Mask and costume from Carnaval exhibit.
Stereotypical Seattle behavior — recycling and garbage separated outside at lunch.
Heading home. The weather held out all day!

A million and a half thanks to EVERYONE at the Burke Museum. Everyone we encountered, including the patient gift shop cashier, treated us with enthusiasm and kindness.

Huzzah! Next up: third grade field trip to Seattle Children’s Theatre’s production of Frog and Toad!

“Deep, deep thoughts.”

Today I was catching up on our Letters to Ms. Houghton, a weekly homework assignment that I stole from Mrs. Chan where my students write to me on Tuesday and then I write back.

Letters to Ms. Houghton

One student wrote, in response to my question of what teachers could do to become better at their jobs, that we should talk with our kids about their “deep, DEEP thoughts.” Rather sage advice from a well-spoken third grader.

I am fortunate enough to have learners who are willing and eager to tackle tough conversations that include their deep, deep thoughts. When I embarked on our first themed literature unit, I hoped we’d be able to just touch the surface of issues of civil rights and standing up for yourself. I had no clue that we’d be having discussions about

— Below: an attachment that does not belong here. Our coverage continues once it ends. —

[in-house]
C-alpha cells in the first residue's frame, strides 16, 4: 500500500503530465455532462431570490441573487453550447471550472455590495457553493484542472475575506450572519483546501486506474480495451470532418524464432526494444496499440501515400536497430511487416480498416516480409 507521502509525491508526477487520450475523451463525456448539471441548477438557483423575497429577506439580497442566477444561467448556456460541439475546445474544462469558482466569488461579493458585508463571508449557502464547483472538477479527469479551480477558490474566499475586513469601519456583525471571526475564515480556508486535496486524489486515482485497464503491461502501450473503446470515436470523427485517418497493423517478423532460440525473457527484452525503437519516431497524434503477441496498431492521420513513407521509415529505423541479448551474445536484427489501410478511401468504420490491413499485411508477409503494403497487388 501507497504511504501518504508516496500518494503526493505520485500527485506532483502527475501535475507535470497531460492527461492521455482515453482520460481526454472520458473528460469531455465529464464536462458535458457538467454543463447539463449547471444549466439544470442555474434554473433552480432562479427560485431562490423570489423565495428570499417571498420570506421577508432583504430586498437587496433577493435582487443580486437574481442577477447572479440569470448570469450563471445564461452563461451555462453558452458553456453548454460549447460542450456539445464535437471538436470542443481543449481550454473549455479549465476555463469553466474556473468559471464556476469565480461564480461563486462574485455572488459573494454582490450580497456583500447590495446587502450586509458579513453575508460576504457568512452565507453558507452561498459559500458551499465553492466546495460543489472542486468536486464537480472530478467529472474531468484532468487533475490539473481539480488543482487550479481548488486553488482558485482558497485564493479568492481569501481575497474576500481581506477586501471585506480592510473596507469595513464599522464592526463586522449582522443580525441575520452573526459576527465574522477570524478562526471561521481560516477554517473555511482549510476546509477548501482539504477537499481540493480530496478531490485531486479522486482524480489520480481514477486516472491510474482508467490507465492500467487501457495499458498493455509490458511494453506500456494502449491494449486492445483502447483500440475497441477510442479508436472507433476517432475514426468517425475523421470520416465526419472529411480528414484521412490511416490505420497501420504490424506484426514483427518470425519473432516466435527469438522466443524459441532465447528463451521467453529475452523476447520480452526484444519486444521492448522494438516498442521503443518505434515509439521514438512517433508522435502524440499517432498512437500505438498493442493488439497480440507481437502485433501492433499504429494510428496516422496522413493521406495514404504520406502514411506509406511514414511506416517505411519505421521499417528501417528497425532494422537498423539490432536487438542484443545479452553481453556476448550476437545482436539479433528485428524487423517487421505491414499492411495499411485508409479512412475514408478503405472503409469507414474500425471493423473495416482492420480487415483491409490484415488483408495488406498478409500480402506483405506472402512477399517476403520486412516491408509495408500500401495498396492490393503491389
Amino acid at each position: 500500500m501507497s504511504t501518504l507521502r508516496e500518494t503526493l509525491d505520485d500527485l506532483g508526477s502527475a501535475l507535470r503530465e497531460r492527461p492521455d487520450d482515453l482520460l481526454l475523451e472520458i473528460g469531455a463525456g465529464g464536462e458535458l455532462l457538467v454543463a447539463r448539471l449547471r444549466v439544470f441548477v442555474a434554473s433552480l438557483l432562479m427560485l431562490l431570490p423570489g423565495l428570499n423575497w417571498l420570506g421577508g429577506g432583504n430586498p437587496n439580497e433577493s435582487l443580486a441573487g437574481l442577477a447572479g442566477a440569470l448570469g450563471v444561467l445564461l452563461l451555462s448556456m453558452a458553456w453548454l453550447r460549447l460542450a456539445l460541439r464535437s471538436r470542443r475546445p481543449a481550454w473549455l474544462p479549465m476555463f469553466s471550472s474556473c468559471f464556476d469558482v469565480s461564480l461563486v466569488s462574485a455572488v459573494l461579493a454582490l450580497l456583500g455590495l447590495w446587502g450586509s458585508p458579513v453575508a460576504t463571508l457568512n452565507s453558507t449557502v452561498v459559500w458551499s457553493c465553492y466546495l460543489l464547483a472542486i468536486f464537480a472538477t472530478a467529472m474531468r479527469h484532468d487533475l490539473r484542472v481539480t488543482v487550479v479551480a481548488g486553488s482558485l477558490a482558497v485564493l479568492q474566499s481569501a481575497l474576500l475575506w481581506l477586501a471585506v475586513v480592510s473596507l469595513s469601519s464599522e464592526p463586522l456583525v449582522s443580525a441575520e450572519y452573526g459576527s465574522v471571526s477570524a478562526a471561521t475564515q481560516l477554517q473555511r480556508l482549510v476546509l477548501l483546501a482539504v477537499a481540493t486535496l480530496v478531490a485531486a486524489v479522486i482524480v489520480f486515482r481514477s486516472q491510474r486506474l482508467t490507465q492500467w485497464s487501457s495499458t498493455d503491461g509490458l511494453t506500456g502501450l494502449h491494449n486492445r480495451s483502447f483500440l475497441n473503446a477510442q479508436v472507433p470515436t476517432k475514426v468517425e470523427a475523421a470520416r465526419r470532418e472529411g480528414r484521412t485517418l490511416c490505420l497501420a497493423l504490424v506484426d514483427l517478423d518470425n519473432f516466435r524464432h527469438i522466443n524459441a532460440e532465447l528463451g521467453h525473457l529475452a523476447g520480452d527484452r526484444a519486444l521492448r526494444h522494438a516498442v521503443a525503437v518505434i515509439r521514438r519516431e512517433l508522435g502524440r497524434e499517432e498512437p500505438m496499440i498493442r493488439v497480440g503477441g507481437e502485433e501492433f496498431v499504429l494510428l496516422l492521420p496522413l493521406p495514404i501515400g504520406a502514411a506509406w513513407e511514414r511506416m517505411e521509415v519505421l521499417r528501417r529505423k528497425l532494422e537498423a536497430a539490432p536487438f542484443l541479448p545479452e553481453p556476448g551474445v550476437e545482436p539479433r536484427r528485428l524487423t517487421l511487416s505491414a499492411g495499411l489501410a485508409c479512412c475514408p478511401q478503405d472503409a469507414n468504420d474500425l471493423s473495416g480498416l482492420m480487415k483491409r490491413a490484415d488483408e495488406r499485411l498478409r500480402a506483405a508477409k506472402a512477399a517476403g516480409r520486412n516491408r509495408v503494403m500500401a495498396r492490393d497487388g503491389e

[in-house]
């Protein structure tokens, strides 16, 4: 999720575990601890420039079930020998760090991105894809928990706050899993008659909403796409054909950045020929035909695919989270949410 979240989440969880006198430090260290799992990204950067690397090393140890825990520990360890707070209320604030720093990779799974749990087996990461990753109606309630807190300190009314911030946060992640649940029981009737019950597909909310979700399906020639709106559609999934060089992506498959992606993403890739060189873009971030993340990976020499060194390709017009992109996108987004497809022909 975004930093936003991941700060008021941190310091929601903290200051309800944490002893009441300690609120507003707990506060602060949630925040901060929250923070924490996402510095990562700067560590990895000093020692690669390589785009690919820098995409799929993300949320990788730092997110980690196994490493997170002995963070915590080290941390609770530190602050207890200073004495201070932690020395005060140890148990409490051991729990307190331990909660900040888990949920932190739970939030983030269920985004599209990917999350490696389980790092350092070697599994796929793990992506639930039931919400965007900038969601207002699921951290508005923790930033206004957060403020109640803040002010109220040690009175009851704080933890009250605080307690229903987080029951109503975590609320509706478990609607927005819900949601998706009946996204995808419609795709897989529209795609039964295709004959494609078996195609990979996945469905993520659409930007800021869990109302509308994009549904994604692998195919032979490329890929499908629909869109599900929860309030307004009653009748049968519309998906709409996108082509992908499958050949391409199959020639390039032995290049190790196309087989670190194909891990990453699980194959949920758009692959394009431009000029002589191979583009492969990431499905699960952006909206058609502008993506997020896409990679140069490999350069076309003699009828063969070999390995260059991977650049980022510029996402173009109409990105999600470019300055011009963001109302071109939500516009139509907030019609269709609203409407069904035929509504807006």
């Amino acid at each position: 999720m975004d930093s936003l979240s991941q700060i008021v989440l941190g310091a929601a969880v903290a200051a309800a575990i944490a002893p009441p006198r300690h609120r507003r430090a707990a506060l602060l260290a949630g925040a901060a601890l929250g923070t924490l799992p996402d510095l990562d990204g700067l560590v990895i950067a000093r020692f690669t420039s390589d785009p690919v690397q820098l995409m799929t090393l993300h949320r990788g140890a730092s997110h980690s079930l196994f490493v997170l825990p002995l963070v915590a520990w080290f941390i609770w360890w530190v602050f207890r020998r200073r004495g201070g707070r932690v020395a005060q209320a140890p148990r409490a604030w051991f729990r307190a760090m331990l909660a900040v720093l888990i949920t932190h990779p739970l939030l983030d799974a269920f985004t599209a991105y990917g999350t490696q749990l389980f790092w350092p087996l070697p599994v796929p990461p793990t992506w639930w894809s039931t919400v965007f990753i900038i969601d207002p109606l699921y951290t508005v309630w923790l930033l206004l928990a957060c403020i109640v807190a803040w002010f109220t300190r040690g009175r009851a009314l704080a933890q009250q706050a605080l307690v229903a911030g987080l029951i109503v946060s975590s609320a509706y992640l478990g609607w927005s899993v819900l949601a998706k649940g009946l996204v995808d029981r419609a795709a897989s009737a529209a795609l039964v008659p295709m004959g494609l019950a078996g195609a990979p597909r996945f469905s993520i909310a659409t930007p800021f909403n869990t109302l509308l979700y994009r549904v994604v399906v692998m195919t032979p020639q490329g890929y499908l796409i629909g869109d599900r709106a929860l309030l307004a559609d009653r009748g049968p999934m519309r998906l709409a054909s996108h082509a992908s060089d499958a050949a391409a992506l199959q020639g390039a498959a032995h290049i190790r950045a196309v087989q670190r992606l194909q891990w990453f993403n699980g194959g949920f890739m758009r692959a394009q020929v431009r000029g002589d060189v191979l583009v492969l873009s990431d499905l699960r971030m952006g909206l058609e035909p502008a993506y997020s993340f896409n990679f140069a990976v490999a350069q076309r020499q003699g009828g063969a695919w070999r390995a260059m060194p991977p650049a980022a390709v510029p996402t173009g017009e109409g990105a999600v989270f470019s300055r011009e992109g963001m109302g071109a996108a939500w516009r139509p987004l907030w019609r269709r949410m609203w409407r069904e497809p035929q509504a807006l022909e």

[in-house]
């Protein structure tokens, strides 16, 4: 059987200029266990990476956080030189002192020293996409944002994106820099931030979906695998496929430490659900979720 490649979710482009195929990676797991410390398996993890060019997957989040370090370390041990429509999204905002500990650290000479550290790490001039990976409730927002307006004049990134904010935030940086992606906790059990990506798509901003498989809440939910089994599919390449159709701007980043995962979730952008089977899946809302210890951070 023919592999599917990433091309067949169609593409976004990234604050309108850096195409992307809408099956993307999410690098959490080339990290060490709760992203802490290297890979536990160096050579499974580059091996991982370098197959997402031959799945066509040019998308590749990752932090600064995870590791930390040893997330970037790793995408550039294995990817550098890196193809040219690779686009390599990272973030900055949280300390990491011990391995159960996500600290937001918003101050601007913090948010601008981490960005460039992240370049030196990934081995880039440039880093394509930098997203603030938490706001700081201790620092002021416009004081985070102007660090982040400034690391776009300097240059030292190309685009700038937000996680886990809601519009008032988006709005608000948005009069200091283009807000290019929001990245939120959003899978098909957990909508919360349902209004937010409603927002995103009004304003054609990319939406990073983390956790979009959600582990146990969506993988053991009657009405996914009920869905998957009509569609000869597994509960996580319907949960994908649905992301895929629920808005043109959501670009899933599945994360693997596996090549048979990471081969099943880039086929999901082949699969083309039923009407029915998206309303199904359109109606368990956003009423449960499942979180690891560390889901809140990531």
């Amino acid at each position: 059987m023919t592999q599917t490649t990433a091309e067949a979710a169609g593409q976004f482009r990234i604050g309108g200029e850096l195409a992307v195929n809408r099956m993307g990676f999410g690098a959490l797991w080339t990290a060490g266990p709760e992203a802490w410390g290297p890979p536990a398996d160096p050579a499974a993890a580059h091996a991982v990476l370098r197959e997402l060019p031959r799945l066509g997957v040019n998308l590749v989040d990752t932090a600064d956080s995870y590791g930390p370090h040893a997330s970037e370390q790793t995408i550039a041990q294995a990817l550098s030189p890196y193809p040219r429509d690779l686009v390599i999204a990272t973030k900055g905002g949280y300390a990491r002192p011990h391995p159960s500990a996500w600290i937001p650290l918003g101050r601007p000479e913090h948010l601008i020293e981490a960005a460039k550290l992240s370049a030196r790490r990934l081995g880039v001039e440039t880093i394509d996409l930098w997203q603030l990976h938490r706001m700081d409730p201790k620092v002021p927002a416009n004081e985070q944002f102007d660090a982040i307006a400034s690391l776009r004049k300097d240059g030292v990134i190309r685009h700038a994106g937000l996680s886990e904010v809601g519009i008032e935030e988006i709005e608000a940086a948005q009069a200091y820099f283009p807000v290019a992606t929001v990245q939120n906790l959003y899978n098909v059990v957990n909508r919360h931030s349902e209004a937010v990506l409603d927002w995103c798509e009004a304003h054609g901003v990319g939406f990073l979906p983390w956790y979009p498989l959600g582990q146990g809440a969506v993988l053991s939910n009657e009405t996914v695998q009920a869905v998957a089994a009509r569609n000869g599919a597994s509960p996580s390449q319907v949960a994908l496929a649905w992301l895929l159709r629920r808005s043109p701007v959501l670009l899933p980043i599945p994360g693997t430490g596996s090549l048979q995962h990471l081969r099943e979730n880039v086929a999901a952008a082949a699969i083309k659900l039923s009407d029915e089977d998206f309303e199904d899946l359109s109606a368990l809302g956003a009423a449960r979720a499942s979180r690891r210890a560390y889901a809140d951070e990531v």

• Why so much time passed between Lincoln and MLK — my students thought that they were contemporaries.
  • Why the North didn’t “need” slavery
  • Why it took so long for black public officials to be elected
  • How Chicano-Latino Americans and Asian Americans were being treated during all of this.
  • the Emmett Till murder and trial
  • the librarian of Basra, Iraq, shuttling 75% of the city’s library to safekeeping
  • Busing — When black kids wanted to go to traditionally white schools (circa Brown vs. Board of Education), did white kids want to come to black schools? (!!! X, thank you for your insight on this one!)
  • Who judges are, and what they do
  • How people of color were able to learn and be taken care of when they were sick if they weren’t allowed into certain schools and other public places. And then how black people became teachers and doctors if they couldn’t go to traditional colleges. (!!! This one blew my mind, my kids are SO SMART)
  • The role of power, money, and religion as being at the core of most conflicts.

My kids have been incredible. They are able to apply these questions to the text we’re reading and the activities we’re doing, so it’s not like we’re spending all our time going off on birdwalks. They are interested when we watch grown-up documentaries and talking-heavy historical footage.